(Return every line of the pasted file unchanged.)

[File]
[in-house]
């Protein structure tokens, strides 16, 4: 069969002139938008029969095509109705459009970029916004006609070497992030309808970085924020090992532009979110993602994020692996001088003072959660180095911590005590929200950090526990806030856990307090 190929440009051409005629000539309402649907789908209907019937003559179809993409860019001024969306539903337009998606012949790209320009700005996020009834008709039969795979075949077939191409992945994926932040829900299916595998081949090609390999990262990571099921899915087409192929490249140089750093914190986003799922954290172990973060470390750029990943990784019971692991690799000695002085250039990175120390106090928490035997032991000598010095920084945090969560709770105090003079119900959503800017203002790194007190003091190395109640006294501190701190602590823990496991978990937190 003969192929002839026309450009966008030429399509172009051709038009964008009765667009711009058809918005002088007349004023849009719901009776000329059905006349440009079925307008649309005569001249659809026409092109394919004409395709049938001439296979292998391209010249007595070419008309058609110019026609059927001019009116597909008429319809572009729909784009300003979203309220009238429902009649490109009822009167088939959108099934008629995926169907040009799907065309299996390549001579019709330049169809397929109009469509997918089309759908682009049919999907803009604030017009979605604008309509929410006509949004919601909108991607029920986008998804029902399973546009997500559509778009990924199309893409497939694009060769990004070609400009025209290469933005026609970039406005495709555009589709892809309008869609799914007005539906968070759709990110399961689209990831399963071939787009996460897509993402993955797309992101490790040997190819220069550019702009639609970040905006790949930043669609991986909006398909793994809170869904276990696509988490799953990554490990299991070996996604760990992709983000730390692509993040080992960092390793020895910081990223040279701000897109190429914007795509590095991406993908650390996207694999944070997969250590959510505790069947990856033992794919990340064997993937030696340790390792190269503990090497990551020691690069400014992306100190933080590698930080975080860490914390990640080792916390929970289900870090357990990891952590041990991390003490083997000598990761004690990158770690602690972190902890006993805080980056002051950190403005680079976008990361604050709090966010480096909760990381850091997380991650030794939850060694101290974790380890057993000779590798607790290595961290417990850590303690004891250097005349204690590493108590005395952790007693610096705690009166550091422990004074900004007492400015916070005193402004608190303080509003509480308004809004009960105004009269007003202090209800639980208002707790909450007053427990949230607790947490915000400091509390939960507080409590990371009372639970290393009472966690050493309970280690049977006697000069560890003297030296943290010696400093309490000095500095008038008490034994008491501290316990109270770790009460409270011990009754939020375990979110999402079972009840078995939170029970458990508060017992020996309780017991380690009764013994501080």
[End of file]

[in-house]
């Protein structure tokens, strides 16, 4: 069969002139938008029969095509109705459009970029916004006609070497992030309808970085924020090992532009979110993602994020692996001088003072959660180095911590005590929200950090526990806030856990307090 190929440009051409005629000539309402649907789908209907019937003559179809993409860019001024969306539903337009998606012949790209320009700005996020009834008709039969795979075949077939191409992945994926932040829900299916595998081949090609390999990262990571099921899915087409192929490249140089750093914190986003799922954290172990973060470390750029990943990784019971692991690799000695002085250039990175120390106090928490035997032991000598010095920084945090969560709770105090003079119900959503800017203002790194007190003091190395109640006294501190701190602590823990496991978990937190 003969192929002839026309450009966008030429399509172009051709038009964008009765667009711009058809918005002088007349004023849009719901009776000329059905006349440009079925307008649309005569001249659809026409092109394919004409395709049938001439296979292998391209010249007595070419008309058609110019026609059927001019009116597909008429319809572009729909784009300003979203309220009238429902009649490109009822009167088939959108099934008629995926169907040009799907065309299996390549001579019709330049169809397929109009469509997918089309759908682009049919999907803009604030017009979605604008309509929410006509949004919601909108991607029920986008998804029902399973546009997500559509778009990924199309893409497939694009060769990004070609400009025209290469933005026609970039406005495709555009589709892809309008869609799914007005539906968070759709990110399961689209990831399963071939787009996460897509993402993955797309992101490790040997190819220069550019702009639609970040905006790949930043669609991986909006398909793994809170869904276990696509988490799953990554490990299991070996996604760990992709983000730390692509993040080992960092390793020895910081990223040279701000897109190429914007795509590095991406993908650390996207694999944070997969250590959510505790069947990856033992794919990340064997993937030696340790390792190269503990090497990551020691690069400014992306100190933080590698930080975080860490914390990640080792916390929970289900870090357990990891952590041990991390003490083997000598990761004690990158770690602690972190902890006993805080980056002051950190403005680079976008990361604050709090966010480096909760990381850091997380991650030794939850060694101290974790380890057993000779590798607790290595961290417990850590303690004891250097005349204690590493108590005395952790007693610096705690009166550091422990004074900004007492400015916070005193402004608190303080509003509480308004809004009960105004009269007003202090209800639980208002707790909450007053427990949230607790947490915000400091509390939960507080409590990371009372639970290393009472966690050493309970280690049977006697000069560890003297030296943290010696400093309490000095500095008038008490034994008491501290316990109270770790009460409270011990009754939020375990979110999402079972009840078995939170029970458990508060017992020996309780017991380690009764013994501080």